|I took this photo when I visited Emily's house in April, 2010.|
I was reminded of something Emily Dickinson taught me.
For those who don’t know, I make treks to poets’ homes. To me, visiting the homes of fellow word-lovers is like visiting the great cathedrals or other holy spaces. I have literally felt the presence of the word-artists when in their space.
On my second visit to Emily’s home I learned this: the poems we read of hers oftentimes have several different versions. If you look at her handwritten versions, she had a habit of writing a + sign by a word she wasn’t sure was “the best word” and then would list in the margins other words she might use instead.
It takes away lots of the judgment and hesitation, interesting – sort of like ths poem I wrote today
|The image is from Mark Haley. The image prompting came from Magpie Tales from poet Tess Kincaid.|
Promise breathes within the bleak sky
the rarely walked upon path -
barren trees sing, even when naked of leaves -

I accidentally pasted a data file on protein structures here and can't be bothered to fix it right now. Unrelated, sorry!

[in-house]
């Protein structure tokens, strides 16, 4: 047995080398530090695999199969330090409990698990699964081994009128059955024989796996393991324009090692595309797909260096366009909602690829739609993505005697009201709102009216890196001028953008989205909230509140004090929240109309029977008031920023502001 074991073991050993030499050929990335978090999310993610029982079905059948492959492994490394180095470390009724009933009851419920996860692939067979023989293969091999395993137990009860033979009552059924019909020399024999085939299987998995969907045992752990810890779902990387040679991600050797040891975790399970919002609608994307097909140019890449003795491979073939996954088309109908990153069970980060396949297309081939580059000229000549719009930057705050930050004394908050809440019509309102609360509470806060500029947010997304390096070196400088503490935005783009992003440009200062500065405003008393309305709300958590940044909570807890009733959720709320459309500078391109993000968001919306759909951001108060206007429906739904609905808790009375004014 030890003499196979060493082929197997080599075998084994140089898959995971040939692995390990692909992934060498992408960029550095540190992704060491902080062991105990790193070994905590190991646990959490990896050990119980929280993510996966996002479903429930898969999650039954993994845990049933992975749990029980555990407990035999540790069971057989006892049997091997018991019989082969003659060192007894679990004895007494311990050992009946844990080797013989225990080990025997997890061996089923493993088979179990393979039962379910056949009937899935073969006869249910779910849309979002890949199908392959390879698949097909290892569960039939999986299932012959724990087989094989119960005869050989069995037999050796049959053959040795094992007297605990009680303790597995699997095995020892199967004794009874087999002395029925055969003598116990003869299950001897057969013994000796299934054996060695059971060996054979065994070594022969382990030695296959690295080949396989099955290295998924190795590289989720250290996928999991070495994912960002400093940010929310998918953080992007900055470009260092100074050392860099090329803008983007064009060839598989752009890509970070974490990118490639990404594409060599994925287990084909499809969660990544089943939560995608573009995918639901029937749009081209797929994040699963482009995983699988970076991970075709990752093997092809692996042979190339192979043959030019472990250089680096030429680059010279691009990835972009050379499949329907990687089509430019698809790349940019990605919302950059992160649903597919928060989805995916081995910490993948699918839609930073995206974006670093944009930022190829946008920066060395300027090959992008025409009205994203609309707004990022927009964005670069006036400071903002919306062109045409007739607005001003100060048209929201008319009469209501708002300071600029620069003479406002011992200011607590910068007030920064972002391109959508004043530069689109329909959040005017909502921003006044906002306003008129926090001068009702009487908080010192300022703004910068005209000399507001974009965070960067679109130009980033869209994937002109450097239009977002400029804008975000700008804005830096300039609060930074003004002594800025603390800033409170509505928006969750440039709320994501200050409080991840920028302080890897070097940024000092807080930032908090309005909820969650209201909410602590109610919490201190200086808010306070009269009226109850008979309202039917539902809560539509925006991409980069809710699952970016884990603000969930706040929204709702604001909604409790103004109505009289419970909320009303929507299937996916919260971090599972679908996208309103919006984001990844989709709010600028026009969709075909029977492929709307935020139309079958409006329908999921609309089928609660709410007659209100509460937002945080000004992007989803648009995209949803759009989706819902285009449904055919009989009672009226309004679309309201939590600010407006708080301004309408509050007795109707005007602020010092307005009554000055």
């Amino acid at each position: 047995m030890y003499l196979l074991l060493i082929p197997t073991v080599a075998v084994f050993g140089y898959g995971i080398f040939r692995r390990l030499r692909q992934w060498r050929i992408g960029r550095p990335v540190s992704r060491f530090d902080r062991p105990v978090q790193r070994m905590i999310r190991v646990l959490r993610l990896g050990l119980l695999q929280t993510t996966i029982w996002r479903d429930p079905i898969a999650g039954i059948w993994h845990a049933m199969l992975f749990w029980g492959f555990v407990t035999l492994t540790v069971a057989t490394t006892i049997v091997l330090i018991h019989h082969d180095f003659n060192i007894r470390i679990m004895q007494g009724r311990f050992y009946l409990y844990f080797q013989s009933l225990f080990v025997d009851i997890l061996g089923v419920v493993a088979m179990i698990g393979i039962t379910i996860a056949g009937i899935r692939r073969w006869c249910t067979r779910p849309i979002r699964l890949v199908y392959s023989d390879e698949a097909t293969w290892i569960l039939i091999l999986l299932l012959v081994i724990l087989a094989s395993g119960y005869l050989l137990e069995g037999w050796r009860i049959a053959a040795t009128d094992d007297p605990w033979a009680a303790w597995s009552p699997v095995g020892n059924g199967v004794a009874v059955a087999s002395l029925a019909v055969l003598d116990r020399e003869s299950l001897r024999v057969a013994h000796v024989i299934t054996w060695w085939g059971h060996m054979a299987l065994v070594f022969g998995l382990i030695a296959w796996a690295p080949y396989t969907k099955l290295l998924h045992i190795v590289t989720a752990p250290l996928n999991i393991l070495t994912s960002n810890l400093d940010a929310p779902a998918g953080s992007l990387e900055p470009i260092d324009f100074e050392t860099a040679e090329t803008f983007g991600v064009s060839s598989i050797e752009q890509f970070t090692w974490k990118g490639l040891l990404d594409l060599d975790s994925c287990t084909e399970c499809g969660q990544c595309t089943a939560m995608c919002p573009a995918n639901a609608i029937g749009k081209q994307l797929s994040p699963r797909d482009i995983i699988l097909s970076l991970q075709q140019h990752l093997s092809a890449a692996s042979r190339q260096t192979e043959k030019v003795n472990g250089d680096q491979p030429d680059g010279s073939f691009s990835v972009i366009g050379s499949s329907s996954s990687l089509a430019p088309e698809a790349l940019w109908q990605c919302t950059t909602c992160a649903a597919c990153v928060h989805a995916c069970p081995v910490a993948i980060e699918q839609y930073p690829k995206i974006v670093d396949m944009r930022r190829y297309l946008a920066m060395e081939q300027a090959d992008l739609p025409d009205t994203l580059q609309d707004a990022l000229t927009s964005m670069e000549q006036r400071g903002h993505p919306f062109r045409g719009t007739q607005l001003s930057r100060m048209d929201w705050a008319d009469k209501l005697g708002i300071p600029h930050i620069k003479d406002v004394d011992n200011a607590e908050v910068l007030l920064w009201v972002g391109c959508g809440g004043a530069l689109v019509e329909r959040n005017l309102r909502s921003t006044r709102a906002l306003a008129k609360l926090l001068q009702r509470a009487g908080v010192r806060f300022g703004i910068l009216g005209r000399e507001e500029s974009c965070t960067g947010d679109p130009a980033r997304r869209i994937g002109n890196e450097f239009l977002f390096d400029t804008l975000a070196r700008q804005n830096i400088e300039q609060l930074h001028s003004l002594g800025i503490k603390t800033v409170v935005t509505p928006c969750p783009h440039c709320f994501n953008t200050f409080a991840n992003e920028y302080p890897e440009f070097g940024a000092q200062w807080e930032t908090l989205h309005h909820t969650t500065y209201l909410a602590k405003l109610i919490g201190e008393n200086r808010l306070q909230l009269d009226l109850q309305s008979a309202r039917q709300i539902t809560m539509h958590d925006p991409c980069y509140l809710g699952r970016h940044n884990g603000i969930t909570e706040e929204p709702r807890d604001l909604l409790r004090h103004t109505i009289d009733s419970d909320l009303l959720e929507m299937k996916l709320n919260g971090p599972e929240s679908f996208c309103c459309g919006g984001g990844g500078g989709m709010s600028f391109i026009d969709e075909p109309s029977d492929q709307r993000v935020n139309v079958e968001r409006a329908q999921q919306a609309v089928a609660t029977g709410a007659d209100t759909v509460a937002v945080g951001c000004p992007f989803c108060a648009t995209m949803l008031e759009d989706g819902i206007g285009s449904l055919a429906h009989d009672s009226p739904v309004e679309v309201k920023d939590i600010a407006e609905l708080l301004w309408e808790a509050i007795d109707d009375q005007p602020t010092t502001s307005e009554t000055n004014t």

clouds pause -
hesitate before leaving -
wait before dropping
their punctuation upon -
this sacred scene
I have two words I am still not completely satisfied with:
1. this sacred + space (Other possibilities) dreary, desolate, serene, unruffled
2. barren trees sing, even when naked+ of leaves – (other possibilities) exposed by lack, unprotected, thirsty for
I will continue to play with these words, perhaps trying a variety of compositions. You may try this out when you write a poem and are not quite ready to publish it, shuffle the word combinations to see which you like best. You also may try it out by not changing a thing and letting go of those other words.
Recognize alongside me: I am completely content with what I have published on my poetry blog yet I also know there may be another version waiting to be birthed, to teach me something I have yet to know.
October begins tomorrow.
OctPoWriMo begins tomorrow.
I look forward to this journey (adventure, passage,quest, challenge) with you.
-- Julie Jordan Scott